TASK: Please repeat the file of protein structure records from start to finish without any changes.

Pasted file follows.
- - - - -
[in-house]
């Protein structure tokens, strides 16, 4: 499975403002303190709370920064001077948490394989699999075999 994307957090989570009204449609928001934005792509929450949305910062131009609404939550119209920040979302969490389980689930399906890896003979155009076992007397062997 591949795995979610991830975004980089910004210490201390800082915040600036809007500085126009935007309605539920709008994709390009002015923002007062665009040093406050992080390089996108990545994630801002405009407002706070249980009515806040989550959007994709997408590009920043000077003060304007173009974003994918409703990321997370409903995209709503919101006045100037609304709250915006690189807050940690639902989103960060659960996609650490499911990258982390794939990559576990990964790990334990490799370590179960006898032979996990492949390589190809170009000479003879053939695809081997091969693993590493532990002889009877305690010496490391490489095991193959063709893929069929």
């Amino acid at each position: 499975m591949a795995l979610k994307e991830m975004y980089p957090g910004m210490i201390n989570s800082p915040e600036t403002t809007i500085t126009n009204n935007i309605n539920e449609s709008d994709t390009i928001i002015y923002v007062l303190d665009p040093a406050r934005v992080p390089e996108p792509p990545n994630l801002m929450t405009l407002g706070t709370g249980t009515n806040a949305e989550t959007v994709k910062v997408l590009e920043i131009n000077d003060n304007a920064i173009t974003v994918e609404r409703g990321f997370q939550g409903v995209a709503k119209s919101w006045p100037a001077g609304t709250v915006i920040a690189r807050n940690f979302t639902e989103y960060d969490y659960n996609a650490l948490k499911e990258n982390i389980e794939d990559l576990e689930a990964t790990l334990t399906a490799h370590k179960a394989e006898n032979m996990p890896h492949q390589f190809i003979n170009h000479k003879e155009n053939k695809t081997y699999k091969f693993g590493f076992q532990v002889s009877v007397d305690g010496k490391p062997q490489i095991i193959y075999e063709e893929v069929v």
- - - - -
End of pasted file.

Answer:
[in-house]
């Protein structure tokens, strides 16, 4: 499975403002303190709370920064001077948490394989699999075999 994307957090989570009204449609928001934005792509929450949305910062131009609404939550119209920040979302969490389980689930399906890896003979155009076992007397062997 591949795995979610991830975004980089910004210490201390800082915040600036809007500085126009935007309605539920709008994709390009002015923002007062665009040093406050992080390089996108990545994630801002405009407002706070249980009515806040989550959007994709997408590009920043000077003060304007173009974003994918409703990321997370409903995209709503919101006045100037609304709250915006690189807050940690639902989103960060659960996609650490499911990258982390794939990559576990990964790990334990490799370590179960006898032979996990492949390589190809170009000479003879053939695809081997091969693993590493532990002889009877305690010496490391490489095991193959063709893929069929």
């Amino acid at each position: 499975m591949a795995l979610k994307e991830m975004y980089p957090g910004m210490i201390n989570s800082p915040e600036t403002t809007i500085t126009n009204n935007i309605n539920e449609s709008d994709t390009i928001i002015y923002v007062l303190d665009p040093a406050r934005v992080p390089e996108p792509p990545n994630l801002m929450t405009l407002g706070t709370g249980t009515n806040a949305e989550t959007v994709k910062v997408l590009e920043i131009n000077d003060n304007a920064i173009t974003v994918e609404r409703g990321f997370q939550g409903v995209a709503k119209s919101w006045p100037a001077g609304t709250v915006i920040a690189r807050n940690f979302t639902e989103y960060d969490y659960n996609a650490l948490k499911e990258n982390i389980e794939d990559l576990e689930a990964t790990l334990t399906a490799h370590k179960a394989e006898n032979m996990p890896h492949q390589f190809i003979n170009h000479k003879e155009n053939k695809t081997y699999k091969f693993g590493f076992q532990v002889s009877v007397d305690g010496k490391p062997q490489i095991i193959y075999e063709e893929v069929v």